By John Girdham
DARWIN — Only two days after the announced budget
funding cuts to ATSIC, an indigenous cultural symposium was held
at the Northern Territory University to discuss the immediate and
long-term position of the Aboriginal and Torres Strait Islander
arts and craft industry.
The Kaltja business conference, which ran August 15-18, brought
together key figures involved in promoting indigenous art and
culture, plus many Aboriginal artists who arrived three days
earlier from remote outback communities in northern and central
A delegate body had already met both Senator Alston (minister for
the arts) and Senator Herron (Aboriginal affairs ) on August 2,
presenting them with resolutions stating the fact that the
Aboriginal arts industry returns $230 million per year to the
Australian economy and that Aboriginal arts are presented
internationally as a key component of Australian culture.
Christine Christopherson of the Association of Northern Kimberley
and Arnhem Aboriginal Artists, who spoke at the conference,
attended the August 2 meeting. She stated that the government had
been planning the cuts for months and yet not once had it entered
into any dialogue with Aboriginal arts representatives. "They
have forced us to sit on our hands and wait." She said that
in the interview with Herron, he was arrogant and patronising.
A number of the invited speakers said that the attack on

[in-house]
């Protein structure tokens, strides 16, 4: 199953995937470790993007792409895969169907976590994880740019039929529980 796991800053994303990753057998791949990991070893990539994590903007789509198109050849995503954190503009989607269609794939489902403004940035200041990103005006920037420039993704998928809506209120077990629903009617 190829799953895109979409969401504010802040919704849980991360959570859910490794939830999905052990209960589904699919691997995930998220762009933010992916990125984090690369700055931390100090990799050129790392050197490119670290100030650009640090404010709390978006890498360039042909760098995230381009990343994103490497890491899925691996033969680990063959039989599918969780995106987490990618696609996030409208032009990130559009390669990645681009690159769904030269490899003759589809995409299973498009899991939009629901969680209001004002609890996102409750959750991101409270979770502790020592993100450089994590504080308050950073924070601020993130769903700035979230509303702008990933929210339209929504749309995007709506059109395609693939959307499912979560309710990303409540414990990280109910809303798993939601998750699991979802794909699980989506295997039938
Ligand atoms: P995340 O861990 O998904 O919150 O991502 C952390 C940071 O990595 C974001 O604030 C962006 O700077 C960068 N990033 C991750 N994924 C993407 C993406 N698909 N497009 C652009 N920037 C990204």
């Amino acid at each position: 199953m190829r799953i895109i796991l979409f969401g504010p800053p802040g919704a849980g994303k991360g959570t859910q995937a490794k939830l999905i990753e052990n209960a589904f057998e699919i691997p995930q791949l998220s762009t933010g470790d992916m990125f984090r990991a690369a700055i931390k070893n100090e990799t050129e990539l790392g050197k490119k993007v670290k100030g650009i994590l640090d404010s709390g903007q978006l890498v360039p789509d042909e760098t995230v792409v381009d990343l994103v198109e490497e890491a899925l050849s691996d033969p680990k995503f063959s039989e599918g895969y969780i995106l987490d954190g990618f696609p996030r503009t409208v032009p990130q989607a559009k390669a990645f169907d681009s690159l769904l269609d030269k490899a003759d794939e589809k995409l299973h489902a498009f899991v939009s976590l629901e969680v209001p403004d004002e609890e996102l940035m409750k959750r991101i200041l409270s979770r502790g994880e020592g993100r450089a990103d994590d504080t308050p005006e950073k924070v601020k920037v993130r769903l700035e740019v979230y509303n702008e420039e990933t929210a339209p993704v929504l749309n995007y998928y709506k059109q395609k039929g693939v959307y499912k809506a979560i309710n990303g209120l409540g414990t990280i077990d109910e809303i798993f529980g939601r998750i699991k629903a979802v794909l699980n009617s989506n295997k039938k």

Aboriginal art and culture is an attack on the reconciliation
process. Gawirrin Gumana, from north-east Arnhem Land, spoke
fervently against the attitude of white government:
"Government don't recognise us, government didn't recognise
us as the first people on the land. We are cultural persons.
Other people try to take away our culture; you call us
Lydia Miller from the Aboriginal and Torres Strait Islander Arts
Board of the Australia Council stated, "Indigenous art is our
cultural expression. They are our rights, not special treatment.
Our art is an expression of how we think, live and behave, and
it's our children's heritage." She went on to say that the
Australian government had made an international commitment to
providing services and programs to the Aboriginal people.
Aboriginal art centres often have a social and communal role in
remote outback communities. In Ernabella in central Australia,
for example, the art centre provides training and employment as
well as providing a loans scheme for essential items.
In Fitzroy Crossing in the Kimberley of Western Australia, where
the people speak 12 different languages, the art centre often
defuses tensions within the community. Karen Dayman, a director
of Fitzroy River Arts, stated that the loss of their arts centre
could result in independent dealers moving in and creating vices
within the community for their own profit.
In Oenpelli in north-west Arnhem Land, the art centre generates a
cash flow into the community by the sale of art to southern
galleries or tourists. However, Andrew Hedley of Oenpelli Arts
says that government cuts may damage the ability of the centre to
operate effectively and so lead to a loss in revenue for the
artists and the community.